Book review: Tampa

Tampa- Allisa Nutting
By now, you've probably noticed that I'm not one for light, fluffy fiction which is the reason you'll rarely find me write young adult or chick lit reviews. For me, I've always been more interested in books that challenge the reader's comfort levels and Tampa certainly meets this brief. Reminiscent of both Lolita and Notes on a Scandal, Nutting's debut novel follows the life of Celeste Price, a beautiful new teacher who has an unquenchable thirst for 14 year old boys. As she starts her career, she preys on one student in particular, but finds her desires lead her down a path that gets darker by the minute.

Although some people look down on it, I'm always drawn to the design of book covers and Tampa is one I find really interesting. The original edition was a pink, open buttonhole serving a rather transparent provocation. However, my edition, possibly the UK print, features a white buttonhole complete with button. This intrigued me as it's evocative of the polo shirts that commonly feature in UK school uniforms, and I wonder if that was the rationale behind the updated design.
As for the novel itself, I found Celeste a very difficult character. Not in terms of her personality- which is intentionally deluded and unlikeable- but because of the lack of any kind of realism. She is stunningly beautiful, amazing in bed, intelligent and knowing, with a perfect all-American marriage to a police officer. Although it would be very easy to say that these perfect traits are manifested only in Celeste's delusions, as is the case with Lolita's Humbert Humbert, they are frequently referred to by other characters in the novel. The ultimate effect is that Celeste, and by extension, women like her, do not exist; they are pantomime baddies found only in fiction. In reality, of course, this is not true. Some women do prey on teenagers. Wouldn't it be a lot more effective if the reader could relate to Celeste on some level, if she had some element that made her similar to all of us? This would have created a whole discussion on what turns normal women like us into sexual predators but, unfortunately, we're actually left with a two-dimensional mythical monster.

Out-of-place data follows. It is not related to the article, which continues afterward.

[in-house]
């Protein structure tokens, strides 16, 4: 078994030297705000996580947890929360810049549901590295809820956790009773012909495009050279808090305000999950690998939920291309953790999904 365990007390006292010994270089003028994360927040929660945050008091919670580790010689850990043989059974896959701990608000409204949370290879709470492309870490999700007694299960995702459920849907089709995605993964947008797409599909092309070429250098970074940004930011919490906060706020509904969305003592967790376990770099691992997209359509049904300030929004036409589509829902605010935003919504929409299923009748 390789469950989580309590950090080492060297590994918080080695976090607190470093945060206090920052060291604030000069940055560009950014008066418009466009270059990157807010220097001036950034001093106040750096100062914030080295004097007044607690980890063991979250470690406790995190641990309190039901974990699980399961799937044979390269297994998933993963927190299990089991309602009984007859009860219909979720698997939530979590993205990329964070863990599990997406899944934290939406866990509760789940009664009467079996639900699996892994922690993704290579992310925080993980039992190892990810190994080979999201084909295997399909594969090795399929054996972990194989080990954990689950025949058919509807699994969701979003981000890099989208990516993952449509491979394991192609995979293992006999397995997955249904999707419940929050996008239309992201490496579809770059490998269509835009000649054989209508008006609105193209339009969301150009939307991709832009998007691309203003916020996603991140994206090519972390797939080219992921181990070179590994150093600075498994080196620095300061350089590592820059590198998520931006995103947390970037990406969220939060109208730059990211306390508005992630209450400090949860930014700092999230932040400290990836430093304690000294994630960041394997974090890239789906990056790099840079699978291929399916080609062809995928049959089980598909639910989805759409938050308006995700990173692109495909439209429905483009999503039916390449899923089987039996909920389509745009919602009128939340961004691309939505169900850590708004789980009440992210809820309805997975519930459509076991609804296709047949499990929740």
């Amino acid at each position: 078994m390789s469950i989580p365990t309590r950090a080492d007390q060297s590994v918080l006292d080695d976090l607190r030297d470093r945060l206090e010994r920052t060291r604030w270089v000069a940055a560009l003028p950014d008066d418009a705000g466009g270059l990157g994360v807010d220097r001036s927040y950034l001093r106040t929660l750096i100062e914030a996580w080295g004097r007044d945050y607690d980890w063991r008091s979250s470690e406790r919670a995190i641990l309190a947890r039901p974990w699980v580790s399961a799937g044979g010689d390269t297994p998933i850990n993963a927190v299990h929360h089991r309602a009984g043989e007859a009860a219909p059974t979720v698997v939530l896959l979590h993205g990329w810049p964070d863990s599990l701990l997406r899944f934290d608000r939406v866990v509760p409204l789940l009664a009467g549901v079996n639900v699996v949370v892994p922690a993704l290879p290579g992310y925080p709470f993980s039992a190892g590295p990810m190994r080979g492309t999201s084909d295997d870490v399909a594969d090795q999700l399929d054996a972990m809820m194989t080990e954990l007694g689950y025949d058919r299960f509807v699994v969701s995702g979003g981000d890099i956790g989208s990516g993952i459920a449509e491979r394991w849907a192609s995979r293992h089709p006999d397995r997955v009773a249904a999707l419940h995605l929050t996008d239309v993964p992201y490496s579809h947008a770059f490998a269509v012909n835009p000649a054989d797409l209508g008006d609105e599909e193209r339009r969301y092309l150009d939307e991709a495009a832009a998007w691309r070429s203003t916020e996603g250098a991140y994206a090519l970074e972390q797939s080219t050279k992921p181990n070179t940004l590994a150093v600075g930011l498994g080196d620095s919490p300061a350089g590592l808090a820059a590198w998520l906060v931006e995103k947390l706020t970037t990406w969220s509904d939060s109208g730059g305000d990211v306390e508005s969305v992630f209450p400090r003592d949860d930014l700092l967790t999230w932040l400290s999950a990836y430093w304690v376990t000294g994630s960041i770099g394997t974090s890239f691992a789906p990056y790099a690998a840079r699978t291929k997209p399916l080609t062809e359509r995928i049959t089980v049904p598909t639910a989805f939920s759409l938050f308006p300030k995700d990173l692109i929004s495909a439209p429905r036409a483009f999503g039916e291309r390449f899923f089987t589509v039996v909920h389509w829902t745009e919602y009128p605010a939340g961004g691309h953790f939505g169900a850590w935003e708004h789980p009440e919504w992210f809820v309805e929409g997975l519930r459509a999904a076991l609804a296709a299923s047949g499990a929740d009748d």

When it comes to Celeste's exploits, I found them increasingly uncomfortable to read. Of course, I assume that is Nutting's intention. We shouldn't feel happy reading graphic descriptions of her encounters with young boys. However, they almost felt deliberately shocking with a complete lack of refinement. When an author tries too hard to create controversy, it shows and unfortunately I think this is the issue here.
Ultimately, Tampa- and let's briefly mention the clever use of setting being a homophone for tamper- has a strong, promising premise. It could be a real thought-provoking novel but the lack of any subtlety or realism lets it down. 


  1. Heard lots of mixed reviews on this but I still don't think I want to read it! Lolita was enough!
    Water Painted Dreams xo

  2. So glad to see another review on this! I reviewed it a while ago, I'm still not sure what I think of it. I have to disagree though, there are real life women who are that level of stunning, intelligent, probably amazing in bed haha. So I don't think that bit is that is that unrealistic. The actual writing of her exploits does seem unrealistic, I agree there, but I guess we'll never know 'cos we're not that sort of person, thankfully haha! Some of the real shocking parts did make me feel a bit like "well what's the point, how does this add to the story?" I don't feel like the other characters were well developed at all, the boy, her husband etc. I can't make up my mind about her 'cos I've never met anyone like her! xo

  3. I read this for Sunny Sweet Pea's blogger book club and I didn't think it was that good really. To me, it seemed like the author was deliberately writing provocatively and shocking just to try and get the readers to hate the story and character, making it seem a bit 'put on' (for want of a better phrase). It was only in the second half of the book that the storyline felt a bit more real and not so contrived. Not one I'll be recommending! xx


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